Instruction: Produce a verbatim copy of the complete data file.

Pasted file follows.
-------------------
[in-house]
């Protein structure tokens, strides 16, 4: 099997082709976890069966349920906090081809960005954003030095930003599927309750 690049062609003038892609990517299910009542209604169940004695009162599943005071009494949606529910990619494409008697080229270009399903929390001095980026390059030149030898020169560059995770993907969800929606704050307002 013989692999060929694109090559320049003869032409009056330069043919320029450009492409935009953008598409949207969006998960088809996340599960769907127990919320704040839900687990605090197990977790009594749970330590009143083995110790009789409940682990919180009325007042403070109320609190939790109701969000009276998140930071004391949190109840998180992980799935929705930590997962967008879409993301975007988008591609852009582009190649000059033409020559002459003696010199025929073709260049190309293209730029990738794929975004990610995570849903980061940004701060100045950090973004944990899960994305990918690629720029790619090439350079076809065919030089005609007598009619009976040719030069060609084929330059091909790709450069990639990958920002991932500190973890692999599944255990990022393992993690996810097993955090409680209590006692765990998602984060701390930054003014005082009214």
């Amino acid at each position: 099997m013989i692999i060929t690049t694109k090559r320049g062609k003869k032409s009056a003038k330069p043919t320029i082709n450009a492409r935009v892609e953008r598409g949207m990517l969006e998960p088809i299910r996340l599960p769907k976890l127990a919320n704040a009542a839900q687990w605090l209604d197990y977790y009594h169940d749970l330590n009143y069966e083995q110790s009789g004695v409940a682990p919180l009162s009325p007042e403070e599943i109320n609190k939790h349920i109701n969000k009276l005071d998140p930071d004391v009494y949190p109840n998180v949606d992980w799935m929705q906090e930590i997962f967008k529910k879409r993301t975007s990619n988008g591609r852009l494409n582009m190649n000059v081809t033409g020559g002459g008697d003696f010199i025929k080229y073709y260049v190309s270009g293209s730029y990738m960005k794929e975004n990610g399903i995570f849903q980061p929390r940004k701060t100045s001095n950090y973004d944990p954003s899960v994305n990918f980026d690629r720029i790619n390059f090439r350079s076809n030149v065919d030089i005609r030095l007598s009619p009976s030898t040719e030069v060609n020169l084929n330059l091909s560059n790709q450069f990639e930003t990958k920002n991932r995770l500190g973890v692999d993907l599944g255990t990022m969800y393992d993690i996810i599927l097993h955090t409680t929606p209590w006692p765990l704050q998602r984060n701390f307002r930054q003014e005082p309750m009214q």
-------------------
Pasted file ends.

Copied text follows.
[in-house]
């Protein structure tokens, strides 16, 4: 099997082709976890069966349920906090081809960005954003030095930003599927309750 690049062609003038892609990517299910009542209604169940004695009162599943005071009494949606529910990619494409008697080229270009399903929390001095980026390059030149030898020169560059995770993907969800929606704050307002 013989692999060929694109090559320049003869032409009056330069043919320029450009492409935009953008598409949207969006998960088809996340599960769907127990919320704040839900687990605090197990977790009594749970330590009143083995110790009789409940682990919180009325007042403070109320609190939790109701969000009276998140930071004391949190109840998180992980799935929705930590997962967008879409993301975007988008591609852009582009190649000059033409020559002459003696010199025929073709260049190309293209730029990738794929975004990610995570849903980061940004701060100045950090973004944990899960994305990918690629720029790619090439350079076809065919030089005609007598009619009976040719030069060609084929330059091909790709450069990639990958920002991932500190973890692999599944255990990022393992993690996810097993955090409680209590006692765990998602984060701390930054003014005082009214």
């Amino acid at each position: 099997m013989i692999i060929t690049t694109k090559r320049g062609k003869k032409s009056a003038k330069p043919t320029i082709n450009a492409r935009v892609e953008r598409g949207m990517l969006e998960p088809i299910r996340l599960p769907k976890l127990a919320n704040a009542a839900q687990w605090l209604d197990y977790y009594h169940d749970l330590n009143y069966e083995q110790s009789g004695v409940a682990p919180l009162s009325p007042e403070e599943i109320n609190k939790h349920i109701n969000k009276l005071d998140p930071d004391v009494y949190p109840n998180v949606d992980w799935m929705q906090e930590i997962f967008k529910k879409r993301t975007s990619n988008g591609r852009l494409n582009m190649n000059v081809t033409g020559g002459g008697d003696f010199i025929k080229y073709y260049v190309s270009g293209s730029y990738m960005k794929e975004n990610g399903i995570f849903q980061p929390r940004k701060t100045s001095n950090y973004d944990p954003s899960v994305n990918f980026d690629r720029i790619n390059f090439r350079s076809n030149v065919d030089i005609r030095l007598s009619p009976s030898t040719e030069v060609n020169l084929n330059l091909s560059n790709q450069f990639e930003t990958k920002n991932r995770l500190g973890v692999d993907l599944g255990t990022m969800y393992d993690i996810i599927l097993h955090t409680t929606p209590w006692p765990l704050q998602r984060n701390f307002r930054q003014e005082p309750m009214q």